Recognizing that is what your OCD is doing and trying to break the cycle, not once, but repeatedly is the hardest part. This is not something that I recommend that you should try to do alone. I was stuck on the hamster wheel of doubt and rumination and had been pulling farther and farther away from my friends and family, choosing to withdraw into my shell and distance myself from those I cared about the most. I was embarrassed. I didn’t know what was happening. Embarrassed I didn’t know how to fix it and most of all embarrassed that it was going to take my life if I didn’t get help soon.  

Finding hope

I remember the day I found out about NOCD, I was watching a Call of Duty Zombies video with my son and the Youtuber paused to mention that he had OCD and had been seeking help through NOCD.  As he described his affliction and the various traits, I noticed the striking similarities to what I had always been experiencing and which was getting exponentially worse during isolation. I checked out the NOCD app and tuned into a few of the live stream Q&A’s which led to me ordering Dr. McGrath’s book. A few days later I scheduled my free consult with NOCD.

However, it wasn’t that simple. The day of my phone call, I almost didn’t call, thanks to my good old friend OCD. I had planned to change the transmission fluid on my jeep in the morning with plenty of time to clean up and make the call, but my OCD bully didn’t like that. Nothing felt just right that entire morning and what should have taken me an hour maximum took almost 6 hours. The whole time I kept thinking, what if I don’t have OCD?  What if I am just wasting their time that could be better spent with someone who actually has OCD?  Maybe I’m just broken and nobody can fix me. I mean who spends that much time checking things, saying silly rhymes, or needing to count to a certain number?  What if they tell me that I’m just crazy and they can’t help me, then what?! What if…does this sound familiar?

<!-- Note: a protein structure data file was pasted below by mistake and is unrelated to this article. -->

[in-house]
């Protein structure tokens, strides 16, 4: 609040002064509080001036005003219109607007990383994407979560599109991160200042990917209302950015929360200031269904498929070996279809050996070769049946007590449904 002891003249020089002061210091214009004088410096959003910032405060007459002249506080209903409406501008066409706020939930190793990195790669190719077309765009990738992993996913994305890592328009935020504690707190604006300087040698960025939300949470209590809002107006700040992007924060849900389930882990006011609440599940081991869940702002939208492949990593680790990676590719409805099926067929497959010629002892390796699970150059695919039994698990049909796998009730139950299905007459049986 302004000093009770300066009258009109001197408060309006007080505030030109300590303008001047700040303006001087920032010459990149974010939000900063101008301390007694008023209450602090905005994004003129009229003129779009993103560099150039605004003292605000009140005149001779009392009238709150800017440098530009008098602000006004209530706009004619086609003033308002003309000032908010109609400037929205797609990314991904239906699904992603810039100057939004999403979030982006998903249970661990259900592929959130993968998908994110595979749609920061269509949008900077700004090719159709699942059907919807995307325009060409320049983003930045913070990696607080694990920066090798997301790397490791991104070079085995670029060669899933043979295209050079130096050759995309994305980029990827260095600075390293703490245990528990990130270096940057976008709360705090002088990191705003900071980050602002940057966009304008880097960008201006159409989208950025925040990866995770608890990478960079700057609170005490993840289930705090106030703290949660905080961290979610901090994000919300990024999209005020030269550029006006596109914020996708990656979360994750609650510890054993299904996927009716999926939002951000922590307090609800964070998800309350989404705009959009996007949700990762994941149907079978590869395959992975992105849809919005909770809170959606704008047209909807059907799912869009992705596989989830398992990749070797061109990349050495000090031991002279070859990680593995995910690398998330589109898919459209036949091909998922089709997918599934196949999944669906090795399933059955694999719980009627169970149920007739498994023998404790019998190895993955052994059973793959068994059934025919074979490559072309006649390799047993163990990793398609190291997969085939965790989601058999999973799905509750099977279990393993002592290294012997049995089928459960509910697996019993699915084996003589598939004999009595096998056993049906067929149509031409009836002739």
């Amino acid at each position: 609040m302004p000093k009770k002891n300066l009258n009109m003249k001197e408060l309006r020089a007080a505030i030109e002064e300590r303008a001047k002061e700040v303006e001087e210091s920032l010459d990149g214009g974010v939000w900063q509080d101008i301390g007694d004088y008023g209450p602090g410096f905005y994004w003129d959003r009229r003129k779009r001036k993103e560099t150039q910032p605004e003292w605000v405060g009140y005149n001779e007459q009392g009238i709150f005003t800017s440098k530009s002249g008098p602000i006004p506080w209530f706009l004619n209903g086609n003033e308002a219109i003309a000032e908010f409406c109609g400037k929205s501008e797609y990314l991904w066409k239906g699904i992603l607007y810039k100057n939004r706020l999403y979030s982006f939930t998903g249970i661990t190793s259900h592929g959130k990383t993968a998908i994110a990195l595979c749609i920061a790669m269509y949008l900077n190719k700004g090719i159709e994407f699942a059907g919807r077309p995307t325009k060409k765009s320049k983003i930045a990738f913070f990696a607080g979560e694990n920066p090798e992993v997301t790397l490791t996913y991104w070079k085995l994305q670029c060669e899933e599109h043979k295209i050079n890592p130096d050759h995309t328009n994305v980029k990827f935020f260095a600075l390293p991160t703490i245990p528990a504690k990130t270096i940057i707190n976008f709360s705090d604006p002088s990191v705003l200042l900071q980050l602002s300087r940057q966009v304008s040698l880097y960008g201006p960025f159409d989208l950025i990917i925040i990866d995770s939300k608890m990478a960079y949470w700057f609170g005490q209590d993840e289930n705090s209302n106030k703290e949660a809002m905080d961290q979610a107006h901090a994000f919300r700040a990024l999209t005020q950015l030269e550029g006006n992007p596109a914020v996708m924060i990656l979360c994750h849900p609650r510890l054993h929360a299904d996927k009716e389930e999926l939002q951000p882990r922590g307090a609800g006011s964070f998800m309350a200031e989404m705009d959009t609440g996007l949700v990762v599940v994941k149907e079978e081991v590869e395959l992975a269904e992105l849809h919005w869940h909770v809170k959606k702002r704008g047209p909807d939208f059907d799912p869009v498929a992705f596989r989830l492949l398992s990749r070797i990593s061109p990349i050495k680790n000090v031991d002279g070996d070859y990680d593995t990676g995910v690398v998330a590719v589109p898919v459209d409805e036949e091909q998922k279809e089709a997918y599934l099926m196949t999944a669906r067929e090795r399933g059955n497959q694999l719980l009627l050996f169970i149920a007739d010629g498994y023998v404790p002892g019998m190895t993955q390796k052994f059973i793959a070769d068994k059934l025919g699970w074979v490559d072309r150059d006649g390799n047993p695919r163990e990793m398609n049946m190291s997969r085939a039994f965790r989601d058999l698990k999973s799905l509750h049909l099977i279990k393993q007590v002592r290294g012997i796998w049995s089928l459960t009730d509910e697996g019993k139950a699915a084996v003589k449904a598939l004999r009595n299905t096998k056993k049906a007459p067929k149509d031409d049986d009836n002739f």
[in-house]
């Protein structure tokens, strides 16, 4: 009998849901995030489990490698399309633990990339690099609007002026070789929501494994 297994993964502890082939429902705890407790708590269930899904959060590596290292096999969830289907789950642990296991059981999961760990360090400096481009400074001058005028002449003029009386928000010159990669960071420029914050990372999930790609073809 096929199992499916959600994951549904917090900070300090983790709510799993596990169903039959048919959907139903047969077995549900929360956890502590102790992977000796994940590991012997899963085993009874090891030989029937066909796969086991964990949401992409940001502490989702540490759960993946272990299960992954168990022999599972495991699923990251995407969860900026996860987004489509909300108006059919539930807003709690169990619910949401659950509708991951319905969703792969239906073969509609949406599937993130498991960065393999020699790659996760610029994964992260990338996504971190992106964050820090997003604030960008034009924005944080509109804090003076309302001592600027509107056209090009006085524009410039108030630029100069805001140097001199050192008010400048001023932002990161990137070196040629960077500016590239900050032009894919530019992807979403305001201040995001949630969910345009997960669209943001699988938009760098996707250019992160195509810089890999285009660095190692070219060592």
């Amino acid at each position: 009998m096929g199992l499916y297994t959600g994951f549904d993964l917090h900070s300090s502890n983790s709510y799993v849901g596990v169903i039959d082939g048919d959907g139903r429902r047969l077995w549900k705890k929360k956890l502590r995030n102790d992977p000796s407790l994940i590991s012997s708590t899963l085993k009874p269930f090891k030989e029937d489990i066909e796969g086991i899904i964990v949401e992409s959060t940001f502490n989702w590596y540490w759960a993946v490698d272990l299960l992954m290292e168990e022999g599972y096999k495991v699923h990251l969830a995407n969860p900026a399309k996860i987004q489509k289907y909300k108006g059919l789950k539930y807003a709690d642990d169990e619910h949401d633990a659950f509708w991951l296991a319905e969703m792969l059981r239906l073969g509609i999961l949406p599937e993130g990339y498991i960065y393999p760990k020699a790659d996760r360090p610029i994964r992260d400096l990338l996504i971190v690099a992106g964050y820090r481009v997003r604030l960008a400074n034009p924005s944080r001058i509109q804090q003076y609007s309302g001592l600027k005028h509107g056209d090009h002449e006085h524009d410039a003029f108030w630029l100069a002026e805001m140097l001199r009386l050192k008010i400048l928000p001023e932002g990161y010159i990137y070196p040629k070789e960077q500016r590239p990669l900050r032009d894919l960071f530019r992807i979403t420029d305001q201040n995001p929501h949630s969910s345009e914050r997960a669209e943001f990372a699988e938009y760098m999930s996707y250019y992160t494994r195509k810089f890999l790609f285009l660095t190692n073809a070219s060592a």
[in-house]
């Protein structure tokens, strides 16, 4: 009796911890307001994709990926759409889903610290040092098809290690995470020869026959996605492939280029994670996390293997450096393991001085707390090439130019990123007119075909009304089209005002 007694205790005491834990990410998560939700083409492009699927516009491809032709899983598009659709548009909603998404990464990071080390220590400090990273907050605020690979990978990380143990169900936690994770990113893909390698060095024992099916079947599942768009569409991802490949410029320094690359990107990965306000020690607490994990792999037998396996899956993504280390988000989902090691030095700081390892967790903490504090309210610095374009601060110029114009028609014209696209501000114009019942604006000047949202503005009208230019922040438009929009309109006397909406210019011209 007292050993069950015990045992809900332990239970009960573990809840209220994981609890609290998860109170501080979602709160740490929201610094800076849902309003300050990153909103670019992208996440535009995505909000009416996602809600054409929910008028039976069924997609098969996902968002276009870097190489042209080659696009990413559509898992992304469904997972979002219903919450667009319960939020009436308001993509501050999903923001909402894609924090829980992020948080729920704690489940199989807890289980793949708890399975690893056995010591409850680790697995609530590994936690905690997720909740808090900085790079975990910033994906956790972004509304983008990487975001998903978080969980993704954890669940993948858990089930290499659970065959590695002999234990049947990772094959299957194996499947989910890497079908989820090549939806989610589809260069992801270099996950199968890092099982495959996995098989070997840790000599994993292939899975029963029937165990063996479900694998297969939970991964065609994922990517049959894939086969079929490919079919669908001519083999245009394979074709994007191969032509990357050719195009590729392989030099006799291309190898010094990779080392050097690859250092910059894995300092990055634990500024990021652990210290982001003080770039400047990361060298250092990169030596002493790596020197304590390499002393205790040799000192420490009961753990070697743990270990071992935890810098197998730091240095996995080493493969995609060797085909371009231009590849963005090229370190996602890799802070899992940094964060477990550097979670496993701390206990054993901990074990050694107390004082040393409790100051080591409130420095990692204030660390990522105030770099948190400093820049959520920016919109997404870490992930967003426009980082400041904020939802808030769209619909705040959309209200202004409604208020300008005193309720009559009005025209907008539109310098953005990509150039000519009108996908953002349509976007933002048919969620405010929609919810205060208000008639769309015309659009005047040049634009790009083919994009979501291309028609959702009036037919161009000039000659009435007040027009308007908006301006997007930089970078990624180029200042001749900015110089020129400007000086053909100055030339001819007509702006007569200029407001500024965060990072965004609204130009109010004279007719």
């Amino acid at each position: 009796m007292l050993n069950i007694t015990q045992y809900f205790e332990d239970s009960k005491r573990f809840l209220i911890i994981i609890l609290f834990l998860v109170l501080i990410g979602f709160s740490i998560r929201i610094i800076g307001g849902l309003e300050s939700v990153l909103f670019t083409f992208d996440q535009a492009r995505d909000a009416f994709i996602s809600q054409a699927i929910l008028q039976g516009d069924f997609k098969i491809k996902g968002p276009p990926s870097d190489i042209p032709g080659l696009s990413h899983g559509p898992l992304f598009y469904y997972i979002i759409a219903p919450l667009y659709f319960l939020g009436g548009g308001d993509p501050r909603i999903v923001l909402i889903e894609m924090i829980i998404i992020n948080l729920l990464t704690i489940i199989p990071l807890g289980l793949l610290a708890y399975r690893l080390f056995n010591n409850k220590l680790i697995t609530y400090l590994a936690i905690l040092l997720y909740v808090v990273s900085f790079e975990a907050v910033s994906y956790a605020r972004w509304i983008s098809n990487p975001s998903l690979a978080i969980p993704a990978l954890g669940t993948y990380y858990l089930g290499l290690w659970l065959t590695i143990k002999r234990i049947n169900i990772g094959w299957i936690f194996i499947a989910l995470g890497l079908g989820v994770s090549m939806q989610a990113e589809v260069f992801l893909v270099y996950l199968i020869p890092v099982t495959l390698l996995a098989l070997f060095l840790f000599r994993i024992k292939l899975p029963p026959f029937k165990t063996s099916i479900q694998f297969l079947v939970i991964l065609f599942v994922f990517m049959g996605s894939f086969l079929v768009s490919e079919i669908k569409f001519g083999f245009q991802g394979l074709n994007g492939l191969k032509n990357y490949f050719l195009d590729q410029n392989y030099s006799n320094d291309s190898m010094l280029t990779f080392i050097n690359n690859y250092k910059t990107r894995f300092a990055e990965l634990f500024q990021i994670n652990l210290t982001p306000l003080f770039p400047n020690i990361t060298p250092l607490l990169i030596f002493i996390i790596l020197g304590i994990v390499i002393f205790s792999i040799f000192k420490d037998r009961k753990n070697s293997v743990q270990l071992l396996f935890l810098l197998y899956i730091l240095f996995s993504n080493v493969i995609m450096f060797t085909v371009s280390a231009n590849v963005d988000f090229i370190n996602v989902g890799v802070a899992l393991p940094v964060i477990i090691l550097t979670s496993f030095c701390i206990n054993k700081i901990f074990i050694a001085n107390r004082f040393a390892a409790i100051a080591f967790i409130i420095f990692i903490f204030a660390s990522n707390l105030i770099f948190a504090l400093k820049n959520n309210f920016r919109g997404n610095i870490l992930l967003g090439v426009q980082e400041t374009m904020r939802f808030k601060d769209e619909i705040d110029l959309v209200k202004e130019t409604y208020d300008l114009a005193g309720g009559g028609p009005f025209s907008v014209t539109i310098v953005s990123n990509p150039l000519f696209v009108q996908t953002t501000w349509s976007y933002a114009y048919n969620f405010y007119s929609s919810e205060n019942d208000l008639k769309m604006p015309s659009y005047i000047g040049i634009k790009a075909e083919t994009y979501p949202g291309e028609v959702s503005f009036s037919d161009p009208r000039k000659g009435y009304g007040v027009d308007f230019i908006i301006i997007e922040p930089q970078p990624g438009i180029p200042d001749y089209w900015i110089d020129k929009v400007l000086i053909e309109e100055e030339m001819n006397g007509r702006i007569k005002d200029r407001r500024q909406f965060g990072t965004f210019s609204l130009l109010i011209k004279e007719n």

However, I stopped what I was doing and forced myself to dial into my appointment. Okay, it may have taken me several times dialing and then hanging up and repeating until I committed and stayed on the line. However, the sense of relief from even just being diagnosed was incredible. Yes, my OCD, a moment later had me doubting whether I actually had OCD (and still do), but again, sound familiar? That first step of actually getting up the courage to call was one of the hardest; well next to starting ERP, and is a step that many people never take because they are afraid or feel ashamed or feel alone in this or weak for seeking out help, but that couldn’t be farther from the truth.